Here are 4 things to remember

  1. People first – Process second
  2. Lay Leaders and membership need to feel heard, valued, and have a place to give back or serve
  3. Providing a clear, caring process for growth, spiritually and otherwise, with freedom to fail is key
  4. When crisis comes and we are not there, it destroys the very culture God designed


Many times conversations I hear about this speaks about membership or lay leaders. We say things like "IF they would”.

This focus must begin at the top leader level. Churches sometimes forget some very, very basic things that great leaders know. Your direct reports both paid and volunteer are the ones to be served first. When both leader and lay leader alike create a sub-culture among themselves of serving each other across departmental lines, the result is an explosion of service. What members see modeled is generally how they serve.


Up until now we focused on top leaders. What about "the other side of the coin?" If the culture loop is not closed in this final step, it produces frustration, low serving levels, and burnout. Lay leaders and church members alike must join hands and hearts with top leaders in making very personal commitments. We ALL own cultures we create, good or bad.

We ALL have the responsibility to shine the light in improvements and issues, but work together to find solutions that improve the culture we desire. Culture-building begins at the top, but unless it becomes the commitment across the board, then the organization will become unhealthy, unclear, unmotivated, and unfruitful.

TRUTH - No One Gets A Pass in the Kingdom of God  

Jesus said it this way:
For just as the body is one and has many members, and all the members of the body, though many, are one body, so it is with Christ. For in one Spirit we were all baptized into one body—Jews or Greeks, slaves[d] or free—and all were made to drink of one Spirit.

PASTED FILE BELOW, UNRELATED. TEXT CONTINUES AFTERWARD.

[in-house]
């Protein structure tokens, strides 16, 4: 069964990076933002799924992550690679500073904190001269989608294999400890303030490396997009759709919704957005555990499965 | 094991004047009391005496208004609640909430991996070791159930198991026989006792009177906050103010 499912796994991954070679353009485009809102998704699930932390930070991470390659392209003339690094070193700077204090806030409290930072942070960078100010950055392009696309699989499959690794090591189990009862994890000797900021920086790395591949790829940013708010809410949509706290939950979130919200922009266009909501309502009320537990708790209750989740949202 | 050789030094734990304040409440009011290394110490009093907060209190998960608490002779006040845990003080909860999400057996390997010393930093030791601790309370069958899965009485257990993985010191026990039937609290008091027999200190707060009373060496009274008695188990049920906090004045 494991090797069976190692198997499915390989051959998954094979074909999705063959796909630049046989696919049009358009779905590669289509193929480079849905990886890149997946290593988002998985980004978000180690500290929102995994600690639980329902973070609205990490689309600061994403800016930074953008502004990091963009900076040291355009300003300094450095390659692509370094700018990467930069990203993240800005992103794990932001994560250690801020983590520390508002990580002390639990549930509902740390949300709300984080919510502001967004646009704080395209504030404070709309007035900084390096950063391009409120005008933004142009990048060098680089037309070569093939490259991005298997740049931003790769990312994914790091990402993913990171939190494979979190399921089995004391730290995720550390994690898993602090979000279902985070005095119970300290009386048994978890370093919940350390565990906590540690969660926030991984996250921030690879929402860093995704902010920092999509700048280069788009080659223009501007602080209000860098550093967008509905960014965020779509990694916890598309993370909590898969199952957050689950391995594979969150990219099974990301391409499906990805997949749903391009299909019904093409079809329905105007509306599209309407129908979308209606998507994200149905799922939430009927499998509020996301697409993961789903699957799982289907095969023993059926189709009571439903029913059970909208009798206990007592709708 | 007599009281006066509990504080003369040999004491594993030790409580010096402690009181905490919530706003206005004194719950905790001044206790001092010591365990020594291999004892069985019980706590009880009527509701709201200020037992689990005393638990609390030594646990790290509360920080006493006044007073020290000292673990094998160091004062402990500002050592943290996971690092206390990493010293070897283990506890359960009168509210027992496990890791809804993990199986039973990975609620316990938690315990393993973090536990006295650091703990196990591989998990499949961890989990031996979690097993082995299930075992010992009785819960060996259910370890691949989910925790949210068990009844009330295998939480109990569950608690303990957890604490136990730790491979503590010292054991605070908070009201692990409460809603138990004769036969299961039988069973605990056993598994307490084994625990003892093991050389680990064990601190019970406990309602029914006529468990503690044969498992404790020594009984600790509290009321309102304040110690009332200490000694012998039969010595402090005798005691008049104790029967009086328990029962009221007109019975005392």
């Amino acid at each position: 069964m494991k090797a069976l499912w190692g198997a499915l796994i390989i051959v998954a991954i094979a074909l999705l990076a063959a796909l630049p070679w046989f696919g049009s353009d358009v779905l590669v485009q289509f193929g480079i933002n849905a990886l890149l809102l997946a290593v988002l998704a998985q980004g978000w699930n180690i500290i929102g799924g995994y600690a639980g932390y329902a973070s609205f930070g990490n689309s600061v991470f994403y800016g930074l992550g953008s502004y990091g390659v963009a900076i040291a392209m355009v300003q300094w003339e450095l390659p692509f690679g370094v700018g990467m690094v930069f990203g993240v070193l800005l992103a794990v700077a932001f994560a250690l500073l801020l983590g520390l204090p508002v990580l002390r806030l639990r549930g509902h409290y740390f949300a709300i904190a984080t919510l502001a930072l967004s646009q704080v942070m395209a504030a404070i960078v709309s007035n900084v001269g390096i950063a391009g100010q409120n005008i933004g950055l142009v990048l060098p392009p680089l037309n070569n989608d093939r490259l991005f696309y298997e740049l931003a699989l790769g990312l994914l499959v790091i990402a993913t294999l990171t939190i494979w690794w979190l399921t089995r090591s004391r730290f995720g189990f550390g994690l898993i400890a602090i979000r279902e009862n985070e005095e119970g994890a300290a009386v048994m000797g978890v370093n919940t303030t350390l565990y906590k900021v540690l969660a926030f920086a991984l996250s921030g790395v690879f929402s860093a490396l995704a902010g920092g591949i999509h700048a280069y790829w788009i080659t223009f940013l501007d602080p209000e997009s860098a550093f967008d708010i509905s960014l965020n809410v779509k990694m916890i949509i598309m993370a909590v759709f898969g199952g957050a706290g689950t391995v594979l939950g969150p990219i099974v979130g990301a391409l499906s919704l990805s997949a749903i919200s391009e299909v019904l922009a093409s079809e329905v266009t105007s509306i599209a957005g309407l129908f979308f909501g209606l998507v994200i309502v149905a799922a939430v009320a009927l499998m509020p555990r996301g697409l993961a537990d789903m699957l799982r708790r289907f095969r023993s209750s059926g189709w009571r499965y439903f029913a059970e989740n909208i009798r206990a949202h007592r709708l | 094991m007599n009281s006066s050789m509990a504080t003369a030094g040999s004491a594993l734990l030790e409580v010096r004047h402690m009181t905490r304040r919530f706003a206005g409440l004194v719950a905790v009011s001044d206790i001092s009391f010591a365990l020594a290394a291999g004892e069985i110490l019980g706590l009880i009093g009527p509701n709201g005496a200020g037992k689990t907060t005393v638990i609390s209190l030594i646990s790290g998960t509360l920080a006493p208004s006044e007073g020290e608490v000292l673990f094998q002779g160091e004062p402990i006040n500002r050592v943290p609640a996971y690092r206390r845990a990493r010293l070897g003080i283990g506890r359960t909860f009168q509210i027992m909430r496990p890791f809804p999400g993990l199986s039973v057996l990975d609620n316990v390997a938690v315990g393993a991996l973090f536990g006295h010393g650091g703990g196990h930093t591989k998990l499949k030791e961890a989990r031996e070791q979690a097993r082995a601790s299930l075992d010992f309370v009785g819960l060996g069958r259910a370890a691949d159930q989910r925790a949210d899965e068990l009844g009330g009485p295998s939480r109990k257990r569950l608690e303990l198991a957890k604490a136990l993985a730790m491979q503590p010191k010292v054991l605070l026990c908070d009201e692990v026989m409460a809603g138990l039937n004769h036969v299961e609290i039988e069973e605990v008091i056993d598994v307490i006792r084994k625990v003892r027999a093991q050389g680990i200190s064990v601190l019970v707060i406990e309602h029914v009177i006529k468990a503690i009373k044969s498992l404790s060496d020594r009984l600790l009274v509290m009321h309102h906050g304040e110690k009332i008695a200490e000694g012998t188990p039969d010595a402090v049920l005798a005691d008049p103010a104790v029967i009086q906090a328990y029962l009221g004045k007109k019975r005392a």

For the body does not consist of one member but of many.  If the foot should say, “Because I am not a hand, I do not belong to the body,” that would not make it any less a part of the body.  And if the ear should say, “Because I am not an eye, I do not belong to the body,” that would not make it any less a part of the body.  If the whole body were an eye, where would be the sense of hearing? If the whole body were an ear, where would be the sense of smell? 18 But as it is, God arranged the members in the body, each one of them, as he chose.  If all were a single member, where would the body be? As it is, there are many parts,[e] yet one body.

The eye cannot say to the hand, “I have no need of you,” nor again the head to the feet, “I have no need of you.” On the contrary, the parts of the body that seem to be weaker are indispensable, and on those parts of the body that we think less honorable we bestow the greater honor, and our unpresentable parts are treated with greater modesty, which our more presentable parts do not require. But God has so composed the body, giving greater honor to the part that lacked it, that there may be no division in the body, but that the members may have the same care for one another. If one member suffers, all suffer together; if one member is honored, all rejoice together.  I Cor. 12:12-21